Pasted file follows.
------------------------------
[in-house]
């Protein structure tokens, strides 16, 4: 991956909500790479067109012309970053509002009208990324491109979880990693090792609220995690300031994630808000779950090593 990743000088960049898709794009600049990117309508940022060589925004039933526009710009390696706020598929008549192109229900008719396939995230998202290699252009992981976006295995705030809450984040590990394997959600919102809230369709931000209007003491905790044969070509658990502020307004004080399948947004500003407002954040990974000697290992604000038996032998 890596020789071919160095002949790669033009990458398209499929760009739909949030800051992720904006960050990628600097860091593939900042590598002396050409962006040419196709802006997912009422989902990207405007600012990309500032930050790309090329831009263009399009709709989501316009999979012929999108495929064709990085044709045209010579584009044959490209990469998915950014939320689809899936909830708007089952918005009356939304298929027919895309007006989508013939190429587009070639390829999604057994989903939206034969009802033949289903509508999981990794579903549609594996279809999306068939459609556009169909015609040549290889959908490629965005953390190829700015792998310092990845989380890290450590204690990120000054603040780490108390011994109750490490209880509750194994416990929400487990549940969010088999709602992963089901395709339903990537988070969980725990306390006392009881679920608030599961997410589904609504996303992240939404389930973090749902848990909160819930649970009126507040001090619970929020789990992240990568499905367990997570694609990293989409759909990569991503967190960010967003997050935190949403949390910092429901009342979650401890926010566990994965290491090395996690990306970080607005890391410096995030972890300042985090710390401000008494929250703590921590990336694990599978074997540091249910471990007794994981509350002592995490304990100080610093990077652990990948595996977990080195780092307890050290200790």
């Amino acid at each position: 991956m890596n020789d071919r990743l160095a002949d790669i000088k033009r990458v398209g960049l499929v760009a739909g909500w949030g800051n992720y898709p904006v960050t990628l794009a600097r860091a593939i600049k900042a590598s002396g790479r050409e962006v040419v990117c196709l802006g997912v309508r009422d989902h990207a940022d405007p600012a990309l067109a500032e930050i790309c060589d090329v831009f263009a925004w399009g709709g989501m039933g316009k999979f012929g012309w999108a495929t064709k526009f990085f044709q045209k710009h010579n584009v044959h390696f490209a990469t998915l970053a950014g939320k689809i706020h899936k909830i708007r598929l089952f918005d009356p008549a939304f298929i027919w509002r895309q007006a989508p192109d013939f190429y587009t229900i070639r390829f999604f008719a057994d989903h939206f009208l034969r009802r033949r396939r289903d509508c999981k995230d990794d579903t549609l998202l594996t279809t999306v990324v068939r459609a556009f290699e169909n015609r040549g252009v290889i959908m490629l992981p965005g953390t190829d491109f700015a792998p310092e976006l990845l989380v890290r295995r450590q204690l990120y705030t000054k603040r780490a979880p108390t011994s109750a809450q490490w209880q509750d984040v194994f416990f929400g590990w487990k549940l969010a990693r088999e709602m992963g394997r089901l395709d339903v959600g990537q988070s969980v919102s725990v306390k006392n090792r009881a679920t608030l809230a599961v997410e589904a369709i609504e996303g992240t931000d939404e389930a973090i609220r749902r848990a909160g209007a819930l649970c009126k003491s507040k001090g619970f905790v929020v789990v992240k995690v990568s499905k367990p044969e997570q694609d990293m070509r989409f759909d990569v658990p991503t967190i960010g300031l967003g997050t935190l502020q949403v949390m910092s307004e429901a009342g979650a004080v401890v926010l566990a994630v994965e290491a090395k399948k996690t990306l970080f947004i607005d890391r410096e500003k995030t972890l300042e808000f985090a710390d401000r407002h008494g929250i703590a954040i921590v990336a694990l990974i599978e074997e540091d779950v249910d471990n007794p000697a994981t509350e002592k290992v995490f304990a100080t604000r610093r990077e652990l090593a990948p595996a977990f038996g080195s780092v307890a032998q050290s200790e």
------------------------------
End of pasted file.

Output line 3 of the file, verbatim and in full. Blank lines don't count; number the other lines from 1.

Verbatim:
């Amino acid at each position: 991956m890596n020789d071919r990743l160095a002949d790669i000088k033009r990458v398209g960049l499929v760009a739909g909500w949030g800051n992720y898709p904006v960050t990628l794009a600097r860091a593939i600049k900042a590598s002396g790479r050409e962006v040419v990117c196709l802006g997912v309508r009422d989902h990207a940022d405007p600012a990309l067109a500032e930050i790309c060589d090329v831009f263009a925004w399009g709709g989501m039933g316009k999979f012929g012309w999108a495929t064709k526009f990085f044709q045209k710009h010579n584009v044959h390696f490209a990469t998915l970053a950014g939320k689809i706020h899936k909830i708007r598929l089952f918005d009356p008549a939304f298929i027919w509002r895309q007006a989508p192109d013939f190429y587009t229900i070639r390829f999604f008719a057994d989903h939206f009208l034969r009802r033949r396939r289903d509508c999981k995230d990794d579903t549609l998202l594996t279809t999306v990324v068939r459609a556009f290699e169909n015609r040549g252009v290889i959908m490629l992981p965005g953390t190829d491109f700015a792998p310092e976006l990845l989380v890290r295995r450590q204690l990120y705030t000054k603040r780490a979880p108390t011994s109750a809450q490490w209880q509750d984040v194994f416990f929400g590990w487990k549940l969010a990693r088999e709602m992963g394997r089901l395709d339903v959600g990537q988070s969980v919102s725990v306390k006392n090792r009881a679920t608030l809230a599961v997410e589904a369709i609504e996303g992240t931000d939404e389930a973090i609220r749902r848990a909160g209007a819930l649970c009126k003491s507040k001090g619970f905790v929020v789990v992240k995690v990568s499905k367990p044969e997570q694609d990293m070509r989409f759909d990569v658990p991503t967190i960010g300031l967003g997050t935190l502020q949403v949390m910092s307004e429901a009342g979650a004080v401890v926010l566990a994630v994965e290491a090395k399948k996690t990306l970080f947004i607005d890391r410096e500003k995030t972890l300042e808000f985090a710390d401000r407002h008494g929250i703590a954040i921590v990336a694990l990974i599978e074997e540091d779950v249910d471990n007794p000697a994981t509350e002592k290992v995490f304990a100080t604000r610093r990077e652990l090593a990948p595996a977990f038996g080195s780092v307890a032998q050290s200790e």